Clare Lattimore: One of our trustees and was with us when we started MAC. She is now working for Livewell and part of her job description at work is to be Livewell link worker for MAC
Janet Parfitt: A retired nurse and one of our regular participants. She says that MAC has been a life saver in lockdown for her mental health and to stay connected with people
Paula Carell: Deputy manager at Sunflower centre for women and is a big supporter of ours. We used to work together at Broadreach and she used to run a art gallery where I exhibited my paintings. We have been running classes at the Sunflower for the past year.
Emma Sprawson: I have a degree in art, a teaching qualification and extensive knowledge of mental health issues. I am very committed to helping people in the community
Andy Stuart: Works for RIO and has been helping us with budgets, business advice and ways to take our business forward

During the first round, POP members were asked to advise you. What are your reflections? Have you gained new insight? New partners?

The advice was very helpful. We had a pretty good turn out of advisers (on Zoom) and some good questions re clarification. We are used to having to use a particular language for funding bids (eg to Arts Council) and needed to adjust the language for a wider audience. This helped us clarify and focus our purpose and with whom we would work. As a result, we are already beginning to make contact with potential collaborators.The Community feeling of involvement even at this early stage has helped to develop a sense that we are onto something that will have positive and useful outcomes. It is a wonderful feeling of being connected and also supported.

Visual Arts Plymouth

Collaborators

  • Visuals Arts Plymouth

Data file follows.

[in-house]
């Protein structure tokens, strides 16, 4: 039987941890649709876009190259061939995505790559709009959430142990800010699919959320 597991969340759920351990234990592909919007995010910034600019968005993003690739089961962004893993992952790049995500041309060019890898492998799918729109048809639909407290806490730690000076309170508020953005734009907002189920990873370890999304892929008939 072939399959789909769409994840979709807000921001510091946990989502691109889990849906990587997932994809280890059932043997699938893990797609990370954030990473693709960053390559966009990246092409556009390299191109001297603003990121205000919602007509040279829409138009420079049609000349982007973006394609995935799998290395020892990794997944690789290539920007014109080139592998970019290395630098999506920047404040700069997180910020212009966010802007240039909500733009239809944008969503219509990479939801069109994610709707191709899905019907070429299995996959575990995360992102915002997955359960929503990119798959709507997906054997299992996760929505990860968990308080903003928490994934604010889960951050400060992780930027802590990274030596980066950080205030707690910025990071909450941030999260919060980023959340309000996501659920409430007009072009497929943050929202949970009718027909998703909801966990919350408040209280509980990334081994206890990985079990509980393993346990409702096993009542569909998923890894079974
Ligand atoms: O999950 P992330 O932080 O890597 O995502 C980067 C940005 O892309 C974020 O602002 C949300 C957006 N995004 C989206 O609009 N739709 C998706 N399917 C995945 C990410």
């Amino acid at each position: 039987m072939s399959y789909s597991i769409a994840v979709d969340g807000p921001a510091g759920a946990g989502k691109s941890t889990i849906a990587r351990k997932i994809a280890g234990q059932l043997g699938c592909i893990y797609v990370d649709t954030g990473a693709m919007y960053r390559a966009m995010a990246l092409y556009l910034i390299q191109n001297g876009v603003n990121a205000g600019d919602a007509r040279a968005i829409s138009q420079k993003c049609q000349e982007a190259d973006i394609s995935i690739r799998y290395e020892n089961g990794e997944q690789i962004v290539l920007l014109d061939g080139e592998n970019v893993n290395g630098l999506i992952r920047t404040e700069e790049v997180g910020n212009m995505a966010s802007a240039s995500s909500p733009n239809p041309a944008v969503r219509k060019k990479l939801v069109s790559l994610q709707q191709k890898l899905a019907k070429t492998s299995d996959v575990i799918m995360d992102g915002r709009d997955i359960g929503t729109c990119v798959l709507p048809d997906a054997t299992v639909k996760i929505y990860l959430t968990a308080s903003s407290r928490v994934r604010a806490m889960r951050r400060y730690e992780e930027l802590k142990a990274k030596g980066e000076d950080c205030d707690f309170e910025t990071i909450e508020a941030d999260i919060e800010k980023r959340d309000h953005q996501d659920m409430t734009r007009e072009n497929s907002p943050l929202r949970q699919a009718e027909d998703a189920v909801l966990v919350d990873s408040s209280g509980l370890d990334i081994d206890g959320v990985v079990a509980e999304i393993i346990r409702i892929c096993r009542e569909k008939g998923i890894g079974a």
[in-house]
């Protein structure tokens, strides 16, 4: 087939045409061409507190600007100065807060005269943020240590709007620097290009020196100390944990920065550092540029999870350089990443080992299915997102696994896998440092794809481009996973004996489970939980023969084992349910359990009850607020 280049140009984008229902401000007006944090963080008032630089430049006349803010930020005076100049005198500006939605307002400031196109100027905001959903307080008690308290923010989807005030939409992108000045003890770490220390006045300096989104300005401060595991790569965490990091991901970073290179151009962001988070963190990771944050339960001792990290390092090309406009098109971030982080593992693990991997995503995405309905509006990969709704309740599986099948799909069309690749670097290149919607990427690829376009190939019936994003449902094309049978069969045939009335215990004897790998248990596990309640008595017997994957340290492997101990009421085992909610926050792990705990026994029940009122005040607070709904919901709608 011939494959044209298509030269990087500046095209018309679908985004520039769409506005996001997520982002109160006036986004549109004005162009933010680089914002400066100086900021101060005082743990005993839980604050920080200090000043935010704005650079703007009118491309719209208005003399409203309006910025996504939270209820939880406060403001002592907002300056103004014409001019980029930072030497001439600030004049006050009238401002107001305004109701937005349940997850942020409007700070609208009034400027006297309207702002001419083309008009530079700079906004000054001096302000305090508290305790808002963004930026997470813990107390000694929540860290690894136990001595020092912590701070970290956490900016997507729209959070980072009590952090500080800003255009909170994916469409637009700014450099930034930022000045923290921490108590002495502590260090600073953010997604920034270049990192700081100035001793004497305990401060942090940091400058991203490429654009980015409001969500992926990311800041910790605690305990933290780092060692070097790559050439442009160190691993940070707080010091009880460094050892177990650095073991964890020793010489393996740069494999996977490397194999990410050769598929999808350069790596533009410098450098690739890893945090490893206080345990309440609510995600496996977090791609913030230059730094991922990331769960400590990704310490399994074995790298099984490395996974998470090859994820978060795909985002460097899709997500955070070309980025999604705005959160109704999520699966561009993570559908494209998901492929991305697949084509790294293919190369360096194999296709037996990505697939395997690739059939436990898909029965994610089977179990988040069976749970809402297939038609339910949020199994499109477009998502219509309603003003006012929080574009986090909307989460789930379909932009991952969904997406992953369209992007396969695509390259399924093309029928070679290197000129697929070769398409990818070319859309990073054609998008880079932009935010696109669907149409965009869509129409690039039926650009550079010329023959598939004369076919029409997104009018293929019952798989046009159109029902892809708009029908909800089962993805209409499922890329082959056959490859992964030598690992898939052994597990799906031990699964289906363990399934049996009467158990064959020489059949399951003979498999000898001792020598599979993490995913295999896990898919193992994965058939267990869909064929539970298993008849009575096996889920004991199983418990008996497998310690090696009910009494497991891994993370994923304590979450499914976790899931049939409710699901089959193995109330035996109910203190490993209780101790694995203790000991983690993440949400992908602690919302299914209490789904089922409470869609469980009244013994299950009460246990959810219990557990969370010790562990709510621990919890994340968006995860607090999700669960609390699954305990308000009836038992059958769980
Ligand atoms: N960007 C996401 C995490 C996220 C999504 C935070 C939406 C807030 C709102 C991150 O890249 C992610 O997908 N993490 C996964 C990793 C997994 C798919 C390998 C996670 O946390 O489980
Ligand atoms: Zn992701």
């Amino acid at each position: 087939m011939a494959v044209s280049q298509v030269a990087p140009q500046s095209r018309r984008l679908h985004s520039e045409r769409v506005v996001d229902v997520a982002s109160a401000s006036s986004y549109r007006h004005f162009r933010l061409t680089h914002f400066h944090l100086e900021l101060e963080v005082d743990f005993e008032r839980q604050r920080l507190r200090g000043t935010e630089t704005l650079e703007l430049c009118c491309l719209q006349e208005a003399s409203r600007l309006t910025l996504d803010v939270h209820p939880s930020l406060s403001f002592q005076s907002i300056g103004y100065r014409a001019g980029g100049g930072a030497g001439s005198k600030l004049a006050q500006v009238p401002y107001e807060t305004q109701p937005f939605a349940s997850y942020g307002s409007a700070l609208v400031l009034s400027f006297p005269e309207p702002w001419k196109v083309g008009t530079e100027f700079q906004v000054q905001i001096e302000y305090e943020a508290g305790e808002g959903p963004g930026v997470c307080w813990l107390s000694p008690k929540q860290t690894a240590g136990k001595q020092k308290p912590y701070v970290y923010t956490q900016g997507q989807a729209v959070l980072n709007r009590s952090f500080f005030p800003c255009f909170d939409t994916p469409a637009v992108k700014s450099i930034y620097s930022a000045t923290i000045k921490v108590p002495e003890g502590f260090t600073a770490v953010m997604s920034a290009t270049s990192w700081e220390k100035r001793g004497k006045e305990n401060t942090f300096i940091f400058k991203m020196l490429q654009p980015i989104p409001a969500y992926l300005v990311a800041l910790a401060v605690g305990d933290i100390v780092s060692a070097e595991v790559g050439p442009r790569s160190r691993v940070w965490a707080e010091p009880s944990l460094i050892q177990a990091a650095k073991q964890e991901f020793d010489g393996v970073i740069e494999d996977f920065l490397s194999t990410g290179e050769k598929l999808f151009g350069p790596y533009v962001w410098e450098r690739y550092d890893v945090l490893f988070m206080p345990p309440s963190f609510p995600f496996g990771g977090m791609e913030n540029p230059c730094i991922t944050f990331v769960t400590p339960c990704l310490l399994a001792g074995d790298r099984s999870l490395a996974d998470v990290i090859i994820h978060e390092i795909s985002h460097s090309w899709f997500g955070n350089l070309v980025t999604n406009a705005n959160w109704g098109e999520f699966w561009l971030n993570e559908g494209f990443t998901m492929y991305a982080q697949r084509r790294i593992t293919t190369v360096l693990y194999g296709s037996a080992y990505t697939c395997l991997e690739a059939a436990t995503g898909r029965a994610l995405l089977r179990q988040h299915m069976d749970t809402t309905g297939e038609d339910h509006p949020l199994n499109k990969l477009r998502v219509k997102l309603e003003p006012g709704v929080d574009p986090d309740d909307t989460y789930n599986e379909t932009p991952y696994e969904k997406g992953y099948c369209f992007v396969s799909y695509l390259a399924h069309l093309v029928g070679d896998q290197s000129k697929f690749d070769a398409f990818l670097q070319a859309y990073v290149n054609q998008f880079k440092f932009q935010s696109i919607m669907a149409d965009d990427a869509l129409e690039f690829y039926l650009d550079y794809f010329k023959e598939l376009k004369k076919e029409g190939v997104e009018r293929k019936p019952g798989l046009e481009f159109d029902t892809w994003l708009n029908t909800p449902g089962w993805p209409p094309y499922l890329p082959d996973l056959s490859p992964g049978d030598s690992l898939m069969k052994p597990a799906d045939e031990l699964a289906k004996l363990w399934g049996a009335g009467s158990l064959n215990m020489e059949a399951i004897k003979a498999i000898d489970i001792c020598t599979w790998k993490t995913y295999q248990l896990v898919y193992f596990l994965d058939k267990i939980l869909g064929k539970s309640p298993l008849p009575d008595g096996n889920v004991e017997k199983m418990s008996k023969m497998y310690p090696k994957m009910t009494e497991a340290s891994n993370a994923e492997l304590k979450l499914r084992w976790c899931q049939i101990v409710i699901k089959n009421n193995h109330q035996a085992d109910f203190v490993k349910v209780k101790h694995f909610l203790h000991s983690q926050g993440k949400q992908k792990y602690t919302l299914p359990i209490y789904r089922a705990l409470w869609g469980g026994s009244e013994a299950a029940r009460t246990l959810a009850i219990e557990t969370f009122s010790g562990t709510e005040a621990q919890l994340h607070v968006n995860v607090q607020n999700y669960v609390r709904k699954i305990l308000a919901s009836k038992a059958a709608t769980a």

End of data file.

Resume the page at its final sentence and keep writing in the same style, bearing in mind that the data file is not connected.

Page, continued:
Collective’s aims and ideas

After 6 successful years of producing the Plymouth Art Weekender (PAW), including making it happen in 2020 under Covid-19 restrictions, Visual Arts Plymouth CIC wants to take the Weekender (PAW) in new directions. PAW is a city-wide celebration of mostly visual arts (including sound, performance, workshops, etc). Consolidating all that we have learned so far, in order to continue we want to create a supported platform for developing the city’s creatives. Annual evaluation has made it clear that a core strength of PAW is the opportunity it offers to grass roots artists at all stages of their career in a way that isn’t offered elsewhere. Through another two years of year-round programming we want to build on this, and create a space for VAP CIC and PAW to situate themselves as sustainable and beneficial entities in the city.

Our main objectives would be to help make Plymouth a place where: creatives can survive and thrive (talent and enterprise development); there is city-wide and community based arts activity and exchange; wide access to resources and opportunities; and wide inclusion and participation; and events, showcases and activities contributing to a vibrant arts scene. These outcomes will contribute to professional development, education, economy, social and cultural inclusion. and wellbeing.

Specifically, we would like to use the funds for:
– Identifying/consulting/researching arts (and other) groups in Plymouth as to what they would like to see/what they can contribute to VAP programs, including PAW.
– Researching and developing new structures for our management and activities, sustainable models and networks (and mapping these to the Plymouth Culture Strategy and objectives of other relevant groups, including POP+)

The issues we specifically want to tackle are:
– diversifying and extending engagement with VAP, and reaching out to individuals, groups and communities that may previously not have seen PAW as for them, through outreach efforts and network building.